Skip to comments.Man steals large amounts of fuel in broad daylight
Posted on 10/18/2007 12:16:42 PM PDT by shooter223
Polk County, Florida More charges are expected after deputies caught a Winter Haven man siphoning more than 923 gallons of fuel from underground tanks at gas stations in Pasco and Polk counties.
70-year-old Hobert Gibson was arrested Tuesday and charged with two counts of grand theft.
Over the last ten months, Polk County Sheriff Grady Judd suspects Gibson has stolen 3,000 to 10,000 gallons of fuel each week. But so far, only one gas station has come forward.
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Your local gas station makes about 3¢ per gallon.
Use a pump. Siphon is to “suck.” A pump sucks and then pushes.
BTW - 3,000 USG of gasoline = about 24,000 lbs. or 12 tons. I think he may have been taking less at a time.
Thats an easy one. Youre talking about gas stations and convenience stores. The only person that cares is the owner. The hired help only care that the till doesnt come up short (if they even care about that) and that they dont get caught lifting cigarettes or beer.
Owner comes up missing fuel that didnt get pumped through the pump meters and his first assumption is that the tanks are leaking. Leaking tanks are a big deal. If a station owner really has leaking tanks hed probably rather quietly/quickly unload the joint on someone else and let them deal with it (if possible usually theyll test tanks and ground for contamination before a sale).
There was a similar scheme in the Austin area a little over a year ago.
A guy would find a closed gas station or one with just a teenager manning the register and proceed to park his truck next to the gas tanks. He would then open the tanks and start pumping. However, while he was doing that he started up a pressure washer and started washing the station’s parking lot.
If I recall correctly, he was caught when an owner of a closed station drove by and saw him washing his lot. He had probably stolen from more than a dozen stations before he was caught.
On a per gallon basis gasoline is the second cheapest liquid you can buy.
Tap water is the first.
The trailer sat low to the ground, making it difficult even for trained law enforcement to see how Gibson did it.
There was a guy in Las Vegas who collected dry cleaning fuild for ‘diposal’ - and then later mix it into the cheap gas that was sold locally.
He was found out when his tranfer tank setup caught fire - visible to most of the valley. Located in the - then desert - area across from Nellis AFB Area III.
And gas was less than a dollar then (sigh)
Not as elegant as my scheme in post 7...
Saw this on last night's news. He had a large closed trailer with a BIG tank in it and a hole in the floor. He had an electric pump driven by marine batteries.
He'd pull into a station and park the trailer over the fill pipe for the tanks and start pumping.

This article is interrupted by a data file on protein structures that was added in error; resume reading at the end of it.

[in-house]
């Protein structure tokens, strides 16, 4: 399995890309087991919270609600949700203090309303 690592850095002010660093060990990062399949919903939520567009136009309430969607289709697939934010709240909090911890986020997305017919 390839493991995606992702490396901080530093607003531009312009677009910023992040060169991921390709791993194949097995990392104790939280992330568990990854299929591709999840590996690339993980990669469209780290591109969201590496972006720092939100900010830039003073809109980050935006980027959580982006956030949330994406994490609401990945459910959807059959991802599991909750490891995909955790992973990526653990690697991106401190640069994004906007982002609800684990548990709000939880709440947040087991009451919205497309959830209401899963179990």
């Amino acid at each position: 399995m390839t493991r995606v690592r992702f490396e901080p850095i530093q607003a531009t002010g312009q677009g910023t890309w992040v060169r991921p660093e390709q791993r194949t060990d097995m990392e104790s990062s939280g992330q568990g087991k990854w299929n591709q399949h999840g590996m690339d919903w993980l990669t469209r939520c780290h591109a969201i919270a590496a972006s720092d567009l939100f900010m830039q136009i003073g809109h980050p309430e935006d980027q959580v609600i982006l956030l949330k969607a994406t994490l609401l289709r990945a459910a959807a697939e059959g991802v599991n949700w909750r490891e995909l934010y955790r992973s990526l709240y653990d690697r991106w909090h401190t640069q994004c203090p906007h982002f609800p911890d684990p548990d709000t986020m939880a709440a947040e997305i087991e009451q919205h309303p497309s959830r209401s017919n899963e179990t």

The story said they have store surveillance video of him chatting with a state trooper while he was pumping the fuel from the tank
We had a case here in GA back in the 70s where just about the entire government of a small Georgia town was stealing gasoline from the interstate pipeline and selling it on the sly.
There was a book out - The Trial of the Tallapoosa Twenty - vanity press, cheap paperback, badly written (and absolutely the worst photo of the U.S. Attorney you could imagine on the back cover), but it tells the whole story. If you can find a copy.
Friend of mine lived in Tallapoosa at the time. It was quite a scandal and nine days wonder when basically the entire city government went off to federal prison . . . .
The 3,000 - 10,000 gal. are estimates of what he stole per week. So all he needs is a 500gal tank in his tralier.
“I’m old! I was confused!”
It's a start...
He must have had a kick ass pump.
Think about the lift, head pressure, and rate of flow that you would want to transfer any large amount of fuel out from an underground tank.
My first thought was that he had a fuel tanker truck that he would drive up with when the station closed and pretend to pump fuel in.
Thanks for the heads up.
Yeah, it’s a real steal. In this case, literally.
I think everyone’s lucky he didn’t blow himself, the station and part of the neighborhood to smithereens!
Oh...I don't think so. I used to work as a test engineer for a company that made municipal sewerage processing equipment. At some point in the development process it was necessary to test new designs with raw sewerage. You guessed it, we would have to pay a septic tank pumper to drive his "honey wagon" down to our local sewerage processing plant and bring back a couple thousand gallons. Since we payed him about $100 per trip that works out to about a nickel a gallon.
Since the stuff he brought back was technically not "raw", having been in transit through the underground conduits for three days or more and had begun the anaerobic digestion process, it was necessary to develop other sources. We finally built an "outhouse" with a flush toilet, magazine rack, electric lights and a locking door. It was actually the only two story outhouse I've ever seen. The plumbing below was connected to a heavy duty garbage disposal unit which discharged into a fifteen gallon carboy. The drill went like this: Close door, do your thing for science, flip on the grinder, flush. Do to the limited storage it was necessary to keep an eye on the carboy and change them out as needed, hence the lock on the door! Imagine the look on the technician's face (who forgot to lock up) as he was switching the hose from a nearly full carboy to an empty when he heard the whirr of the grinder and almost simultaneously the gurgle of the flush.
Our motto was: "It may be S#!t to you, but it's our bread and butter!" I Still think of that incident every time I hear "What can Brown do for you?"